In the second half of 2015, Perrigo ($PRGO) realigned its fiscal year to line up with the calendar year--resulting in a 6-month-long "stub period." And even in that shortened time frame, CEO Joseph Papa netted more in total compensation than he did the entire fiscal year prior.
Between June 28 and Dec. 31 of last year, Papa garnered $11.5 million, topping the $10.7 million he made between June 2014 and June 2015. Most of the pay came in stock awards--$9.6 million of it, to be precise, with $1.5 million of that coming his way in recognition of the role he played in fending off hostile suitor Mylan ($MYL). He pocketed a $500,000 cash bonus for his role in the takeover defense, too. The Dublin drugmaker in December green-lighted smaller awards for CFO Judy Brown and General Counsel Todd Kingma as well.
Papa's stub-period base pay rose, too: He received a $612,000 salary--beating out the $591,875 he made in the 6 months prior--as well as $562,996 in nonequity compensation and $258,757 in other compensation, including long-term disability plan premiums.
Those figures, combined with half of what he made in the previous fiscal year, come out to a 2015 grand total of $16.9 million.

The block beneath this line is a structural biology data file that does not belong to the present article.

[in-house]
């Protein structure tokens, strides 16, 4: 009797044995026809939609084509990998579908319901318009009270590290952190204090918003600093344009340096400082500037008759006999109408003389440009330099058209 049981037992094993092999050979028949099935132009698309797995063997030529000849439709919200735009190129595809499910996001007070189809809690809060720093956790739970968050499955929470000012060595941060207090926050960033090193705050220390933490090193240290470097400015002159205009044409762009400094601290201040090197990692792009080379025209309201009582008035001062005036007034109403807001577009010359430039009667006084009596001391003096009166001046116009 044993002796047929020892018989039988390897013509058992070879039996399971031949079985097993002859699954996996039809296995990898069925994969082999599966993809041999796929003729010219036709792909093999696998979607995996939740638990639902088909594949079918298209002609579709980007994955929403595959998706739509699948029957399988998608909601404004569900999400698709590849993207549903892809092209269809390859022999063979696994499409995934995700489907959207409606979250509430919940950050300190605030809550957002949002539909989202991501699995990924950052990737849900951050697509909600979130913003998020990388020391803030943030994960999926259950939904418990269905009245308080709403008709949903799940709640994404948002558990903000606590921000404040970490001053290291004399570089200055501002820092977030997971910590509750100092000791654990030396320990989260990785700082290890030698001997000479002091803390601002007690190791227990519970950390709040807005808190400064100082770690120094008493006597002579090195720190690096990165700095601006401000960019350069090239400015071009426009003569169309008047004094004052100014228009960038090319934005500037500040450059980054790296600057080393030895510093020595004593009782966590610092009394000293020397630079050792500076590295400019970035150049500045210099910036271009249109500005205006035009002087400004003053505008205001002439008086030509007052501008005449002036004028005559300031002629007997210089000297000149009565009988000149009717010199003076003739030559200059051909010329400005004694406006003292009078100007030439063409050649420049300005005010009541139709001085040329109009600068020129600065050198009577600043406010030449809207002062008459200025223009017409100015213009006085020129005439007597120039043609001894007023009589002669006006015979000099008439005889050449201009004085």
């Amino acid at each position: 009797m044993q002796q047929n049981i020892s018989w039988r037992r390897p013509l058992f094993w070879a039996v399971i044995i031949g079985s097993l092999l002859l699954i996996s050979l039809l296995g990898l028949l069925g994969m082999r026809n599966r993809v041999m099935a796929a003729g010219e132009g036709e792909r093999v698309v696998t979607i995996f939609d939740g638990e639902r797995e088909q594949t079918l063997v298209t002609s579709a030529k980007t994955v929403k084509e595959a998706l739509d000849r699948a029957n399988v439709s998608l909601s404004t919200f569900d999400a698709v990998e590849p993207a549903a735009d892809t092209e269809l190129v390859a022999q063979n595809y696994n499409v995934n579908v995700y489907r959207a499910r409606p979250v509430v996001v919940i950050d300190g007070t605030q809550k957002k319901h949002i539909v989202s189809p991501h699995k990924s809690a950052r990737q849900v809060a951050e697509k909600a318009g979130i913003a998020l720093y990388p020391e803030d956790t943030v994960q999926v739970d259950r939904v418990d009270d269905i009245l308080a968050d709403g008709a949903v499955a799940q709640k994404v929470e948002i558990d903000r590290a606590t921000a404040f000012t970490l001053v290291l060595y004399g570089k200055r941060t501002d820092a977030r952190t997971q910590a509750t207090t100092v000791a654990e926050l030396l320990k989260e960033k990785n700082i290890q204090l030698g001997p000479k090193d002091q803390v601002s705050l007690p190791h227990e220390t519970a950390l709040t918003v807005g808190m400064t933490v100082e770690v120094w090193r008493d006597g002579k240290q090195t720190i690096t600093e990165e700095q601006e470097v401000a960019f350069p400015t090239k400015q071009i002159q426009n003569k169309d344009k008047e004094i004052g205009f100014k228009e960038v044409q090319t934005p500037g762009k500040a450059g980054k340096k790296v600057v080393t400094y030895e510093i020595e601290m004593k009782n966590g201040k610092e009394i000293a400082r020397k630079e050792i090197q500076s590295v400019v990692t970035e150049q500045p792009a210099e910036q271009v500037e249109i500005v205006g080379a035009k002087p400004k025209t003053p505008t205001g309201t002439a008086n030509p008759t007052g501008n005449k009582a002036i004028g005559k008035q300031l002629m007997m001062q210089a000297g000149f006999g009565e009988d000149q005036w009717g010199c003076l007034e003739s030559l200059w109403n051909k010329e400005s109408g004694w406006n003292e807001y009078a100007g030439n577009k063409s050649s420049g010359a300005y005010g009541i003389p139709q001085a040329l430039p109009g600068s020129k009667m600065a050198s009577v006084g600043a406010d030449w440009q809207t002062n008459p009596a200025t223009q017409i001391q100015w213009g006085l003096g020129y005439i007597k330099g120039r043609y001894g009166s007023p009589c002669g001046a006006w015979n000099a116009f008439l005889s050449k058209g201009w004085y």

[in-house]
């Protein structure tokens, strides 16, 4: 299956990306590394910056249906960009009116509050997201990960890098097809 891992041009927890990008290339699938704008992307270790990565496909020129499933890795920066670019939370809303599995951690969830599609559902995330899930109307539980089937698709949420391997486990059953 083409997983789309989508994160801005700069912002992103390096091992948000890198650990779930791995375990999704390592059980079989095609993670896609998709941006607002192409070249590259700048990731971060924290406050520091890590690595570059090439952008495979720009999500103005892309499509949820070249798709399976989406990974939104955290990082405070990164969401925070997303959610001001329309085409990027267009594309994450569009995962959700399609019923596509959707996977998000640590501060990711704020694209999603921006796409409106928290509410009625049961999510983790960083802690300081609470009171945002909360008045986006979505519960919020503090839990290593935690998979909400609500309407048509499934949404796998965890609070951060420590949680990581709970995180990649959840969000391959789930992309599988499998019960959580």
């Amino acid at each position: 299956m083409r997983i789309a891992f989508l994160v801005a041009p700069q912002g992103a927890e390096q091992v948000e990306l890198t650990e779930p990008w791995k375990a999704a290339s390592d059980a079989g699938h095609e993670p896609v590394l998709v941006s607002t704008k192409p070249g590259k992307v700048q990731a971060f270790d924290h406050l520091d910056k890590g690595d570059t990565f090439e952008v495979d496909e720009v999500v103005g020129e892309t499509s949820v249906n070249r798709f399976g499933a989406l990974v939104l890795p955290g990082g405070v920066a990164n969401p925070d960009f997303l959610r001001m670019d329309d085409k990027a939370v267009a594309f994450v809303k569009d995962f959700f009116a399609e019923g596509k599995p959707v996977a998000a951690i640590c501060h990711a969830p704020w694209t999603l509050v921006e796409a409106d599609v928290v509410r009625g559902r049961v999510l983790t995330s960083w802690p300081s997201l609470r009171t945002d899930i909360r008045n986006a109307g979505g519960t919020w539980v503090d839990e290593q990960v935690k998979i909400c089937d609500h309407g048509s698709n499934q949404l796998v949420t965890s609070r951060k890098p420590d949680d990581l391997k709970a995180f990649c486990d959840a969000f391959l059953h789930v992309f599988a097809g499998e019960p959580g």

Keeping Mylan at bay wasn't all Papa and Perrigo accomplished in 2015. The company also closed its acquisition of coveted Belgian drugmaker Omega Pharma to bolster its position in the OTC space. And in October, it laid out a slate of shareholder-friendly moves to keep investors loyal, including cutting 800 jobs, consolidating its operations and kicking off a $2 billion stock buyback plan.
Meanwhile, though, sales and earnings aren't looking too hot. In February, the company announced that slow OTC sales--including a disappointing start for Omega--had contributed to sales and earnings numbers that missed analyst forecasts, and it took its 2016 earnings outlook down a peg, too.
- see the proxy filing
Special Report: Top 11 Fastest-Growing Generics Companies - Perrigo